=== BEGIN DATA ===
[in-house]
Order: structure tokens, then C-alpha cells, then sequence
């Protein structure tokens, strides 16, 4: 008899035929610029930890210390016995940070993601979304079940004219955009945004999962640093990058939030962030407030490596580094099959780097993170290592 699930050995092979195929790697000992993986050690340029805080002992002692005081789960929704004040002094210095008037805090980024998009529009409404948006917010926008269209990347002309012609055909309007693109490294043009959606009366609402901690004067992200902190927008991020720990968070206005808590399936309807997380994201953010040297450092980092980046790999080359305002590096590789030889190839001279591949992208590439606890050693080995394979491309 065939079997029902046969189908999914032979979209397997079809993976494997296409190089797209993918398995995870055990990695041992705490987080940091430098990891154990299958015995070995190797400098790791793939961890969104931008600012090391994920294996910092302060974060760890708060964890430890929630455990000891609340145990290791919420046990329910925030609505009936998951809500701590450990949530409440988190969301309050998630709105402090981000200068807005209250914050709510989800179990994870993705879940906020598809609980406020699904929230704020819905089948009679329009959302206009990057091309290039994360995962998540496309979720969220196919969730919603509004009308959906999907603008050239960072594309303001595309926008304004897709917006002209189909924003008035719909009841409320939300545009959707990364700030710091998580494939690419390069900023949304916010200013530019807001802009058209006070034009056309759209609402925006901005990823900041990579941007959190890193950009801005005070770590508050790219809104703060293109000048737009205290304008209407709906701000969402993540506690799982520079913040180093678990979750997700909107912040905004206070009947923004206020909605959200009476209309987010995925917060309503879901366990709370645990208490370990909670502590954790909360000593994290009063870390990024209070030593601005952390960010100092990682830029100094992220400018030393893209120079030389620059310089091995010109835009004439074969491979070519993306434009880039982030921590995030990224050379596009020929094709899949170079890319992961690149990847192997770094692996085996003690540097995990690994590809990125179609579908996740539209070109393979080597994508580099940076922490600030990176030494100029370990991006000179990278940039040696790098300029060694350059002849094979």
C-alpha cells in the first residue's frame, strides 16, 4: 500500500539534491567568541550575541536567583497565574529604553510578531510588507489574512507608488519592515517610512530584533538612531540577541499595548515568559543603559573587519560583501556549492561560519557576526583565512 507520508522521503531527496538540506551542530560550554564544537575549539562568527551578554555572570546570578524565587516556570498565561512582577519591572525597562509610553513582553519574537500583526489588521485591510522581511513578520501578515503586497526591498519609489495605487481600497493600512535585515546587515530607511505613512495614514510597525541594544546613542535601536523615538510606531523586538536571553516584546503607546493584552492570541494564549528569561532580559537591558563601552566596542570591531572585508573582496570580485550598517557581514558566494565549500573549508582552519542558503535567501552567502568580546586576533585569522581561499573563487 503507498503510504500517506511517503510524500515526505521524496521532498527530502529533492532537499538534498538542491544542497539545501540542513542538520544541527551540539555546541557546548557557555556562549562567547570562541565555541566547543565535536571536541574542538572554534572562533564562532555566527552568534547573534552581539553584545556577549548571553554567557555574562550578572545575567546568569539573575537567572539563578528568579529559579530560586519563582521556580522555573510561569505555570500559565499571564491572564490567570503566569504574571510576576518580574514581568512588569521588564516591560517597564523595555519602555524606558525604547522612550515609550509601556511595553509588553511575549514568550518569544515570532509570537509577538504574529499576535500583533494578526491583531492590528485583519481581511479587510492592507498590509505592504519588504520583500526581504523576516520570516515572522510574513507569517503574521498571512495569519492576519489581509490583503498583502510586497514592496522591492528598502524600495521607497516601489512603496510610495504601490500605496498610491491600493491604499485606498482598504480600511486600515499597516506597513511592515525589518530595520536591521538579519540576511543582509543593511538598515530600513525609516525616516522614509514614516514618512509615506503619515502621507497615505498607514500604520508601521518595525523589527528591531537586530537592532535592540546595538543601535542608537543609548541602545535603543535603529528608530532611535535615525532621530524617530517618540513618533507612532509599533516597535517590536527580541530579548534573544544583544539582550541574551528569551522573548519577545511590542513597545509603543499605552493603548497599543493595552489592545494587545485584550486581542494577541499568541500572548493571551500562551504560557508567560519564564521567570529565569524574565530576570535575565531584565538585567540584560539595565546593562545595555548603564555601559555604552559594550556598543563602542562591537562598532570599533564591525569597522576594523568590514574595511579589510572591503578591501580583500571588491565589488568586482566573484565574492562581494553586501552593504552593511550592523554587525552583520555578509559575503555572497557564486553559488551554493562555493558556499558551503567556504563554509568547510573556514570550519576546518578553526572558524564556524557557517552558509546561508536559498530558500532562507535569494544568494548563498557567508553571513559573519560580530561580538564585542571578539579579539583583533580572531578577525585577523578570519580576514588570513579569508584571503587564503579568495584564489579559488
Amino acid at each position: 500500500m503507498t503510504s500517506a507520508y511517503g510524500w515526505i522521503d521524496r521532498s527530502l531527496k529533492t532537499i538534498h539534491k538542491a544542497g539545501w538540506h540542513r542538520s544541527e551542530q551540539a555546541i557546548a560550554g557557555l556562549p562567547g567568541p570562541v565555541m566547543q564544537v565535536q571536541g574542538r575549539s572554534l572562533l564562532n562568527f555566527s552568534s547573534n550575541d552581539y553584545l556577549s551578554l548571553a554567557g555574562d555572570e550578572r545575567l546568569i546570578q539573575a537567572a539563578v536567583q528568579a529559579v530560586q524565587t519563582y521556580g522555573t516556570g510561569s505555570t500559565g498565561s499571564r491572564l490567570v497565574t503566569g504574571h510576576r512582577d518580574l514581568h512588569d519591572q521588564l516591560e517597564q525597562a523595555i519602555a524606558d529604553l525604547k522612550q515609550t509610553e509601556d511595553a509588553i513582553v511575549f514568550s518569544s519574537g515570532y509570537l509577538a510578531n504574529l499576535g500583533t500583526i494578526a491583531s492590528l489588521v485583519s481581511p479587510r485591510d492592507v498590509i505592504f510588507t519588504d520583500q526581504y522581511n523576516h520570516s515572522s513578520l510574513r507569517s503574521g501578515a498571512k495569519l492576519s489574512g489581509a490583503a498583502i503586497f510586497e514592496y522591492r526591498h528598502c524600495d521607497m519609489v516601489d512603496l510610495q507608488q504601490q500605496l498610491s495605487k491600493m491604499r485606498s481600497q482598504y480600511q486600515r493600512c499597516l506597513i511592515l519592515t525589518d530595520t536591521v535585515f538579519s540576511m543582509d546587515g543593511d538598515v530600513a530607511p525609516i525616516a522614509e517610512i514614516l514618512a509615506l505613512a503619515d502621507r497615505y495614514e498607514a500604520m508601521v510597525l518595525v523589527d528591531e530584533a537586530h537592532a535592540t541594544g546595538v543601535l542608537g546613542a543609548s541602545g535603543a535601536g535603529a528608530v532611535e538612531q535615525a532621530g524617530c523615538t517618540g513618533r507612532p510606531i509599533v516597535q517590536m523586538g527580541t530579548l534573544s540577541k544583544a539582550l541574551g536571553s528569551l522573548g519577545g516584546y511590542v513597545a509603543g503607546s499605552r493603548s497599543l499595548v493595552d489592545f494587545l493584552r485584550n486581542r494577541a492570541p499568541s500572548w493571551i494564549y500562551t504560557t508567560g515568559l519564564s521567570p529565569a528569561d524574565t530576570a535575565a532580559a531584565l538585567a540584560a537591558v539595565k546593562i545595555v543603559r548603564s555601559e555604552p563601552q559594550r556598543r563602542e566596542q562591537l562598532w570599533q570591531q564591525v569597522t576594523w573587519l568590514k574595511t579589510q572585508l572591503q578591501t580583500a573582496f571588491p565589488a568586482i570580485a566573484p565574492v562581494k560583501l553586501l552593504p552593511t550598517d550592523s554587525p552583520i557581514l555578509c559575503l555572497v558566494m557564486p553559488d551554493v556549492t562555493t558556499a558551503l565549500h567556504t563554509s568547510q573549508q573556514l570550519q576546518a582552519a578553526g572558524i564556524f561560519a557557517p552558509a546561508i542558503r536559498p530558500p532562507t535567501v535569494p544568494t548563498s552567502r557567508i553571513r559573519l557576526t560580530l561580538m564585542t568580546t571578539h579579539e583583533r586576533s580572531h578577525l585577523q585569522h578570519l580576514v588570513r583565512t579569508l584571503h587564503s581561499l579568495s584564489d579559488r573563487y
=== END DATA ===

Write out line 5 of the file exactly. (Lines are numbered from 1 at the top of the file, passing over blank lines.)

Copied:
Amino acid at each position: 500500500m503507498t503510504s500517506a507520508y511517503g510524500w515526505i522521503d521524496r521532498s527530502l531527496k529533492t532537499i538534498h539534491k538542491a544542497g539545501w538540506h540542513r542538520s544541527e551542530q551540539a555546541i557546548a560550554g557557555l556562549p562567547g567568541p570562541v565555541m566547543q564544537v565535536q571536541g574542538r575549539s572554534l572562533l564562532n562568527f555566527s552568534s547573534n550575541d552581539y553584545l556577549s551578554l548571553a554567557g555574562d555572570e550578572r545575567l546568569i546570578q539573575a537567572a539563578v536567583q528568579a529559579v530560586q524565587t519563582y521556580g522555573t516556570g510561569s505555570t500559565g498565561s499571564r491572564l490567570v497565574t503566569g504574571h510576576r512582577d518580574l514581568h512588569d519591572q521588564l516591560e517597564q525597562a523595555i519602555a524606558d529604553l525604547k522612550q515609550t509610553e509601556d511595553a509588553i513582553v511575549f514568550s518569544s519574537g515570532y509570537l509577538a510578531n504574529l499576535g500583533t500583526i494578526a491583531s492590528l489588521v485583519s481581511p479587510r485591510d492592507v498590509i505592504f510588507t519588504d520583500q526581504y522581511n523576516h520570516s515572522s513578520l510574513r507569517s503574521g501578515a498571512k495569519l492576519s489574512g489581509a490583503a498583502i503586497f510586497e514592496y522591492r526591498h528598502c524600495d521607497m519609489v516601489d512603496l510610495q507608488q504601490q500605496l498610491s495605487k491600493m491604499r485606498s481600497q482598504y480600511q486600515r493600512c499597516l506597513i511592515l519592515t525589518d530595520t536591521v535585515f538579519s540576511m543582509d546587515g543593511d538598515v530600513a530607511p525609516i525616516a522614509e517610512i514614516l514618512a509615506l505613512a503619515d502621507r497615505y495614514e498607514a500604520m508601521v510597525l518595525v523589527d528591531e530584533a537586530h537592532a535592540t541594544g546595538v543601535l542608537g546613542a543609548s541602545g535603543a535601536g535603529a528608530v532611535e538612531q535615525a532621530g524617530c523615538t517618540g513618533r507612532p510606531i509599533v516597535q517590536m523586538g527580541t530579548l534573544s540577541k544583544a539582550l541574551g536571553s528569551l522573548g519577545g516584546y511590542v513597545a509603543g503607546s499605552r493603548s497599543l499595548v493595552d489592545f494587545l493584552r485584550n486581542r494577541a492570541p499568541s500572548w493571551i494564549y500562551t504560557t508567560g515568559l519564564s521567570p529565569a528569561d524574565t530576570a535575565a532580559a531584565l538585567a540584560a537591558v539595565k546593562i545595555v543603559r548603564s555601559e555604552p563601552q559594550r556598543r563602542e566596542q562591537l562598532w570599533q570591531q564591525v569597522t576594523w573587519l568590514k574595511t579589510q572585508l572591503q578591501t580583500a573582496f571588491p565589488a568586482i570580485a566573484p565574492v562581494k560583501l553586501l552593504p552593511t550598517d550592523s554587525p552583520i557581514l555578509c559575503l555572497v558566494m557564486p553559488d551554493v556549492t562555493t558556499a558551503l565549500h567556504t563554509s568547510q573549508q573556514l570550519q576546518a582552519a578553526g572558524i564556524f561560519a557557517p552558509a546561508i542558503r536559498p530558500p532562507t535567501v535569494p544568494t548563498s552567502r557567508i553571513r559573519l557576526t560580530l561580538m564585542t568580546t571578539h579579539e583583533r586576533s580572531h578577525l585577523q585569522h578570519l580576514v588570513r583565512t579569508l584571503h587564503s581561499l579568495s584564489d579559488r573563487y